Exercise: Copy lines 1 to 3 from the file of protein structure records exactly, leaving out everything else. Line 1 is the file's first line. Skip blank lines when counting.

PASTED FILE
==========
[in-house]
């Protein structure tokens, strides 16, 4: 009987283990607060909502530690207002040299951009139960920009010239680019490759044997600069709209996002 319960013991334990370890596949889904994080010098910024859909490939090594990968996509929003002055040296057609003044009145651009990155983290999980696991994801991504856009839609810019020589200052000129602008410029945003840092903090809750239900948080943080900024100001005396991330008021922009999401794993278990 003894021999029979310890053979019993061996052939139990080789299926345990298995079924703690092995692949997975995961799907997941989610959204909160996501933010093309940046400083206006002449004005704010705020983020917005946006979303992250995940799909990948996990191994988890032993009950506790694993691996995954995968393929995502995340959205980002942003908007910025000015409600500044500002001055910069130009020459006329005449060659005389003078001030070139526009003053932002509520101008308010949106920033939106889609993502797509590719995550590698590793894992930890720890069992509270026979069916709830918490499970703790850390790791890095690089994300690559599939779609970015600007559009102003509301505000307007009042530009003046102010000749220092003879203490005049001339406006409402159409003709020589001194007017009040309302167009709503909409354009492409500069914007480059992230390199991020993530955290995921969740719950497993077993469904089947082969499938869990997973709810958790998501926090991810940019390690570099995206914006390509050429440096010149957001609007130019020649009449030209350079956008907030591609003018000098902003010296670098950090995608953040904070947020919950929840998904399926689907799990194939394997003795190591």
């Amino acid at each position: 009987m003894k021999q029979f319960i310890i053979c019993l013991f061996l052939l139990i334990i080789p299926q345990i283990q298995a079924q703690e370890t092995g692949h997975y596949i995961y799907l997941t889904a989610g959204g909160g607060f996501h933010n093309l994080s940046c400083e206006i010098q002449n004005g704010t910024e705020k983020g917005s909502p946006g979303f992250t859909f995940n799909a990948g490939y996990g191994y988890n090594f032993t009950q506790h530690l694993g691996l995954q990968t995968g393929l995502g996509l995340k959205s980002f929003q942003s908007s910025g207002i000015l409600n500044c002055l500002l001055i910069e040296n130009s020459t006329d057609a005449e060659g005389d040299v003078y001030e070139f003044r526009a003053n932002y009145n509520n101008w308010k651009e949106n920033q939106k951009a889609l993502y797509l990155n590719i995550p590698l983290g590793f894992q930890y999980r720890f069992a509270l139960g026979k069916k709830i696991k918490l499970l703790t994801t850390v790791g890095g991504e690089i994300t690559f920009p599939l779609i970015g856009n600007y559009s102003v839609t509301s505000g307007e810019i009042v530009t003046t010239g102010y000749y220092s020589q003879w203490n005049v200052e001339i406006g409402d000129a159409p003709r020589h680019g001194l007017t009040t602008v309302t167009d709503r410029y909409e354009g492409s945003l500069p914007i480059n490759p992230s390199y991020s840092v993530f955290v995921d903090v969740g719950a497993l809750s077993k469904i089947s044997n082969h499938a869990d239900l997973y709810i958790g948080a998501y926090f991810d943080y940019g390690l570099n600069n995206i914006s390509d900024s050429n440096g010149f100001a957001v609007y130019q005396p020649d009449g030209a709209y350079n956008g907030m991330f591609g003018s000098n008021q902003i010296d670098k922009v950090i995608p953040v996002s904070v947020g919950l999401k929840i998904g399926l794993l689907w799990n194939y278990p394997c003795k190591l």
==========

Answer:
[in-house]
């Protein structure tokens, strides 16, 4: 009987283990607060909502530690207002040299951009139960920009010239680019490759044997600069709209996002 319960013991334990370890596949889904994080010098910024859909490939090594990968996509929003002055040296057609003044009145651009990155983290999980696991994801991504856009839609810019020589200052000129602008410029945003840092903090809750239900948080943080900024100001005396991330008021922009999401794993278990 003894021999029979310890053979019993061996052939139990080789299926345990298995079924703690092995692949997975995961799907997941989610959204909160996501933010093309940046400083206006002449004005704010705020983020917005946006979303992250995940799909990948996990191994988890032993009950506790694993691996995954995968393929995502995340959205980002942003908007910025000015409600500044500002001055910069130009020459006329005449060659005389003078001030070139526009003053932002509520101008308010949106920033939106889609993502797509590719995550590698590793894992930890720890069992509270026979069916709830918490499970703790850390790791890095690089994300690559599939779609970015600007559009102003509301505000307007009042530009003046102010000749220092003879203490005049001339406006409402159409003709020589001194007017009040309302167009709503909409354009492409500069914007480059992230390199991020993530955290995921969740719950497993077993469904089947082969499938869990997973709810958790998501926090991810940019390690570099995206914006390509050429440096010149957001609007130019020649009449030209350079956008907030591609003018000098902003010296670098950090995608953040904070947020919950929840998904399926689907799990194939394997003795190591």
């Amino acid at each position: 009987m003894k021999q029979f319960i310890i053979c019993l013991f061996l052939l139990i334990i080789p299926q345990i283990q298995a079924q703690e370890t092995g692949h997975y596949i995961y799907l997941t889904a989610g959204g909160g607060f996501h933010n093309l994080s940046c400083e206006i010098q002449n004005g704010t910024e705020k983020g917005s909502p946006g979303f992250t859909f995940n799909a990948g490939y996990g191994y988890n090594f032993t009950q506790h530690l694993g691996l995954q990968t995968g393929l995502g996509l995340k959205s980002f929003q942003s908007s910025g207002i000015l409600n500044c002055l500002l001055i910069e040296n130009s020459t006329d057609a005449e060659g005389d040299v003078y001030e070139f003044r526009a003053n932002y009145n509520n101008w308010k651009e949106n920033q939106k951009a889609l993502y797509l990155n590719i995550p590698l983290g590793f894992q930890y999980r720890f069992a509270l139960g026979k069916k709830i696991k918490l499970l703790t994801t850390v790791g890095g991504e690089i994300t690559f920009p599939l779609i970015g856009n600007y559009s102003v839609t509301s505000g307007e810019i009042v530009t003046t010239g102010y000749y220092s020589q003879w203490n005049v200052e001339i406006g409402d000129a159409p003709r020589h680019g001194l007017t009040t602008v309302t167009d709503r410029y909409e354009g492409s945003l500069p914007i480059n490759p992230s390199y991020s840092v993530f955290v995921d903090v969740g719950a497993l809750s077993k469904i089947s044997n082969h499938a869990d239900l997973y709810i958790g948080a998501y926090f991810d943080y940019g390690l570099n600069n995206i914006s390509d900024s050429n440096g010149f100001a957001v609007y130019q005396p020649d009449g030209a709209y350079n956008g907030m991330f591609g003018s000098n008021q902003i010296d670098k922009v950090i995608p953040v996002s904070v947020g919950l999401k929840i998904g399926l794993l689907w799990n194939y278990p394997c003795k190591l």